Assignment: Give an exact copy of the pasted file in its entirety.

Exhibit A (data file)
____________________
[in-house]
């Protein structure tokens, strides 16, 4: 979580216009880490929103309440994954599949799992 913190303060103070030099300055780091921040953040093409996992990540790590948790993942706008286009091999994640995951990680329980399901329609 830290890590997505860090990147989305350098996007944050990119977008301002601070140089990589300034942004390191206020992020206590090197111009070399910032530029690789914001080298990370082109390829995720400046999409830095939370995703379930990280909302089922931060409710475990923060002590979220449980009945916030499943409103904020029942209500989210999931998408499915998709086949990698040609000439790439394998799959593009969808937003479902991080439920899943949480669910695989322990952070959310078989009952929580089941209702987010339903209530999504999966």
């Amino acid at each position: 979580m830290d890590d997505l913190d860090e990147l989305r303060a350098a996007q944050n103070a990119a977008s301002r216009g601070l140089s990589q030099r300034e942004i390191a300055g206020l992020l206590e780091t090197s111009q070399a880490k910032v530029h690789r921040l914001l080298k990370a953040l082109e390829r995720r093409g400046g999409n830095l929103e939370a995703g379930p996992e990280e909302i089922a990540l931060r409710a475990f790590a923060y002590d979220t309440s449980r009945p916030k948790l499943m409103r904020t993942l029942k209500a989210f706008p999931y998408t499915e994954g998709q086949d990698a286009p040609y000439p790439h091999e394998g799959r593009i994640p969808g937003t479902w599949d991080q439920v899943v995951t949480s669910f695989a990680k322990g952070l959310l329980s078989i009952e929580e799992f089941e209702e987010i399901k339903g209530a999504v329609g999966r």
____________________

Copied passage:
[in-house]
């Protein structure tokens, strides 16, 4: 979580216009880490929103309440994954599949799992 913190303060103070030099300055780091921040953040093409996992990540790590948790993942706008286009091999994640995951990680329980399901329609 830290890590997505860090990147989305350098996007944050990119977008301002601070140089990589300034942004390191206020992020206590090197111009070399910032530029690789914001080298990370082109390829995720400046999409830095939370995703379930990280909302089922931060409710475990923060002590979220449980009945916030499943409103904020029942209500989210999931998408499915998709086949990698040609000439790439394998799959593009969808937003479902991080439920899943949480669910695989322990952070959310078989009952929580089941209702987010339903209530999504999966």
């Amino acid at each position: 979580m830290d890590d997505l913190d860090e990147l989305r303060a350098a996007q944050n103070a990119a977008s301002r216009g601070l140089s990589q030099r300034e942004i390191a300055g206020l992020l206590e780091t090197s111009q070399a880490k910032v530029h690789r921040l914001l080298k990370a953040l082109e390829r995720r093409g400046g999409n830095l929103e939370a995703g379930p996992e990280e909302i089922a990540l931060r409710a475990f790590a923060y002590d979220t309440s449980r009945p916030k948790l499943m409103r904020t993942l029942k209500a989210f706008p999931y998408t499915e994954g998709q086949d990698a286009p040609y000439p790439h091999e394998g799959r593009i994640p969808g937003t479902w599949d991080q439920v899943v995951t949480s669910f695989a990680k322990g952070l959310l329980s078989i009952e929580e799992f089941e209702e987010i399901k339903g209530a999504v329609g999966r």